True Detective is theoretically a prestige show on a prestige network, but the series and its anthological approach means that even if you loved season one or hated season two (which is the general consensus), you don’t really know what to expect with season three. After all, season one was a taught, but trippy, voyage into the occult with our stoner friends, McConaughey and Harrelson. True Detective: Season Two was a misery fest of sad people, way too serious for its own good and pretty much verging on the edge of unwatchable at times. So, I supposed there’s nowhere to go but up. But who is the audience at this point? Who is excited for this type of period detective noir? It should be lots of people, but without an EDM soundtrack or huge set pieces, what chance does it stand?

Of course, it does have Mahershala Ali, a guy who, if you haven’t heard, has been in the entertainment news of late winning some hardware and just generally making a name for himself as a go-to actor. I thought the dude was young — or at least a lot younger than his co-star, Stephen Dorff — but I am completely mistaken. It’s just because I’ve only seen him in the past couple of years, but Dorff seems to have been around since the beginning of time. He has seriously been in stuff for like 33 years! But, in truth, they’re basically the same age — which happens to also be right around my age. Yay, GenX. And, after seeing this, I understand why Ali is the man. But, Dorff. Dorff is really a revelation. Seriously, though, the guy is really tiny, but is wonderful as Ali’s lonely detective partner. I paid twice to see his 1987 movie The Gate in the movie theater, so I have a soft spot in my heart for the guy and have been pulling for him for going on thirty years. I think this could lead to a second wind in his career arc, which would be super- awesome.

I think we can kind of take Season Two of this series and just kind of ignore it. This third season certainly seemed to, while making a few references to season one. Like season one, the “plot” here involves a case of missing children. Two children, a brother and sister. The brother’s body is soon found, but the sister is seemingly whisked away into the bigger world. While the thread of this crime runs between the three separate timelines (1980, 1990 and 2015), the series is really about the relationship between Wayne Hays (Ali) and Roland West (Dorff), the two Arkansas state detectives assigned to the case. Their relationship, of course, is tied directly to the crime, as is everyone who comes into their lives.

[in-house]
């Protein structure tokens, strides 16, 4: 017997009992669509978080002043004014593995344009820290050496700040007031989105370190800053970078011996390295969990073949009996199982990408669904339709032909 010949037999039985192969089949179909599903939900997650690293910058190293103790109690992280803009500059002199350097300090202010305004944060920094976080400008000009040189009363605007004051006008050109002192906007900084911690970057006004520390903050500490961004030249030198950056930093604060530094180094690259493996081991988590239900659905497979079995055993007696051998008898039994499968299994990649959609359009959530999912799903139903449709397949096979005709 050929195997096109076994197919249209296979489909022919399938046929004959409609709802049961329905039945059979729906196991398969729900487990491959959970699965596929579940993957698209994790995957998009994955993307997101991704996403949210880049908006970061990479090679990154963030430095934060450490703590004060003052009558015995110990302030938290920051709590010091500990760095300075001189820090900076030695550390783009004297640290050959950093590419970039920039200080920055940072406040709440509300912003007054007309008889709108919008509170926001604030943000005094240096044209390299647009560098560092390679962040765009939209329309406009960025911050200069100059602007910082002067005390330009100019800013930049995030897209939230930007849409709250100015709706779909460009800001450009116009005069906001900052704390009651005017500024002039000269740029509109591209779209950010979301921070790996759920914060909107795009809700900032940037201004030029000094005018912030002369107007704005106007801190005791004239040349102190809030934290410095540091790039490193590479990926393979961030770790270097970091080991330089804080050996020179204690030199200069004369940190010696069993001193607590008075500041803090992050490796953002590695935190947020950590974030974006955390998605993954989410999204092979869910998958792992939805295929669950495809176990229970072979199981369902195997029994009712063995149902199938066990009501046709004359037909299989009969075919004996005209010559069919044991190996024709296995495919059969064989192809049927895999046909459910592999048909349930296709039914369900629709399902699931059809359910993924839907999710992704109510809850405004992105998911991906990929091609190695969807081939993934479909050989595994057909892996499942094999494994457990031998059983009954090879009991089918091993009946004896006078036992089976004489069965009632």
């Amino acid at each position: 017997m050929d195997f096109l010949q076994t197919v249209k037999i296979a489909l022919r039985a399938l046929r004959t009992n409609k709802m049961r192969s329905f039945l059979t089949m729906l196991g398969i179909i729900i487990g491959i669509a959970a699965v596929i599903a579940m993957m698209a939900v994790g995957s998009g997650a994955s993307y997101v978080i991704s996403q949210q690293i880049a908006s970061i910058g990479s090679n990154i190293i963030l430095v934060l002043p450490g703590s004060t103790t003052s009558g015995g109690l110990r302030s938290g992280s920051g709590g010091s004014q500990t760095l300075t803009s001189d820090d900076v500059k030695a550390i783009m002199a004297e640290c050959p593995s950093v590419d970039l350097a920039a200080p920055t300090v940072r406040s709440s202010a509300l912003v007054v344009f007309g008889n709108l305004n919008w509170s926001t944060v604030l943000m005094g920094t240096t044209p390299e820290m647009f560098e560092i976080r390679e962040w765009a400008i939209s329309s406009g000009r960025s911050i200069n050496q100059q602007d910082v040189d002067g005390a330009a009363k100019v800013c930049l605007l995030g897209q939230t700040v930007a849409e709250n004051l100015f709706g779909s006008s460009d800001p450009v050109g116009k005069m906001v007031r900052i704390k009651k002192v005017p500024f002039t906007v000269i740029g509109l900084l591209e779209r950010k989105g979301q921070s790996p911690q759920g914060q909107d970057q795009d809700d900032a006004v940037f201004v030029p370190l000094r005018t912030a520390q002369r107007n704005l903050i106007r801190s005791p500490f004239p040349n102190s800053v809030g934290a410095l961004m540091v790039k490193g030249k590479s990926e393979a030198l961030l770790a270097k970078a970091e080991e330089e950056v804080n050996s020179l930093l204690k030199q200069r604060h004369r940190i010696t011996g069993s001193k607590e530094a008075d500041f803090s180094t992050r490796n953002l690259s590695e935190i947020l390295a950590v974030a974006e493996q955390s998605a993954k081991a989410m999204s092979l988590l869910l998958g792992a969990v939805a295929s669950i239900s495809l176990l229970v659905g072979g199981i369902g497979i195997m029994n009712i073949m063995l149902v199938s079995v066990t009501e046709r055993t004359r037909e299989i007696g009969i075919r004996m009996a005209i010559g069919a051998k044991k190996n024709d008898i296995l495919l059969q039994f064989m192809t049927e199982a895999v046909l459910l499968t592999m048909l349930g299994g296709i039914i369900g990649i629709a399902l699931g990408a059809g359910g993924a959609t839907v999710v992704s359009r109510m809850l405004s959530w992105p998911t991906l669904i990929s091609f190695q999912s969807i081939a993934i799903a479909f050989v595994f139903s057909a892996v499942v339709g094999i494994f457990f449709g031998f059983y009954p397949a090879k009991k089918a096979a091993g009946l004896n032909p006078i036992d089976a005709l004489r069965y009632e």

And that’s the thing about True Detective. The plot is kind of secondary. There are feints and red herrings galore. There are hints and indications that send you down the Reddit hole. Was this missing girl involved in some wide-ranging occult sacrifice thing? What are the conspiracies, large and small? It’s all the same issues that the two detectives struggle with and obsess over. Hay’s girlfriend and eventual wife and mother of his children, Amelia (Carmen Ejogo), even ends up writing a best-selling, true crime novel about the case, which also weaves in a lot about her and Hays’ relationship and what they went through while he was trying to solve the crime. It’s no mistake that Ali’s character’s last name is Hays. Because in the current, 2015 timeline his character is literally in a haze due to the early onset of Alzheimer’s. Amelia is dead in that timeline, so Hays is alone looking back on the case, but of course his memory is unreliable and his reality kind of floats in and out of the three times in a fluid manner that throws doubt into the whole story.

But, like I said, none of that really matters. The show’s writers do a good job of jumping in and out of the timelines, keeping certain mysteries mysterious until all of the threads come together. But it’s not until this happens that you realize that it’s not the crime itself that was the mystery, but why certain relationships (Wayne and his wife, Wayne and Roland, Wayne and his daughter) waxed and waned over the years. You want the sensationalism of the grand conspiracy and the awesome reveal of how season three is tied to season one and all the other amazing theories that pervade on the Internet and podcasts. But the show’s creator, Nic Pizzolatto, has decided that that is not what he’s interested in this season. Not by a long shot. And when you look back on the season it’s pretty obvious that he is almost trolling our desire to have this in our television shows. He even sticks a character in the narrative — an audience avatar in the form of a conspiracy-leaning documentarian — to whet our appetite for the big reveal that he has no intention of giving us. It feels a little like he’s trolling us, but I think his intention in giving us something more wholesome, more life affirming, more human, is Pizzolatto giving us something he feels we need more than another mystery box show that is ultimately empty.